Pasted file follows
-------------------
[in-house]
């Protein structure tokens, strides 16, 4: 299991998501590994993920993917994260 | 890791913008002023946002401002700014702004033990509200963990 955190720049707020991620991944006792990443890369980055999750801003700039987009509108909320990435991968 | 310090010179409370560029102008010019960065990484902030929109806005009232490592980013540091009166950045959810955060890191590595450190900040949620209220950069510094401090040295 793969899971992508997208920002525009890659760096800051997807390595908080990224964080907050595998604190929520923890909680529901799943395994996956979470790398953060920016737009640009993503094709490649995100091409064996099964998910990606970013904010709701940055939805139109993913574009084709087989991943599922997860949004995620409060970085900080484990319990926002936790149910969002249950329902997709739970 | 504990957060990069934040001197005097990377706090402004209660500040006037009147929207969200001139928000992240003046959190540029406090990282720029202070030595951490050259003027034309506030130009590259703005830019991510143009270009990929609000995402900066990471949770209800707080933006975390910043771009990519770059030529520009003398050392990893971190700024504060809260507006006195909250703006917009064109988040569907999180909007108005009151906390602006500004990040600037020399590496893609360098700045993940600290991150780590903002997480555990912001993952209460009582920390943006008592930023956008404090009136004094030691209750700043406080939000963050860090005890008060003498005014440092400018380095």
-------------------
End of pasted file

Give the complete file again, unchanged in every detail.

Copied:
[in-house]
């Protein structure tokens, strides 16, 4: 299991998501590994993920993917994260 | 890791913008002023946002401002700014702004033990509200963990 955190720049707020991620991944006792990443890369980055999750801003700039987009509108909320990435991968 | 310090010179409370560029102008010019960065990484902030929109806005009232490592980013540091009166950045959810955060890191590595450190900040949620209220950069510094401090040295 793969899971992508997208920002525009890659760096800051997807390595908080990224964080907050595998604190929520923890909680529901799943395994996956979470790398953060920016737009640009993503094709490649995100091409064996099964998910990606970013904010709701940055939805139109993913574009084709087989991943599922997860949004995620409060970085900080484990319990926002936790149910969002249950329902997709739970 | 504990957060990069934040001197005097990377706090402004209660500040006037009147929207969200001139928000992240003046959190540029406090990282720029202070030595951490050259003027034309506030130009590259703005830019991510143009270009990929609000995402900066990471949770209800707080933006975390910043771009990519770059030529520009003398050392990893971190700024504060809260507006006195909250703006917009064109988040569907999180909007108005009151906390602006500004990040600037020399590496893609360098700045993940600290991150780590903002997480555990912001993952209460009582920390943006008592930023956008404090009136004094030691209750700043406080939000963050860090005890008060003498005014440092400018380095």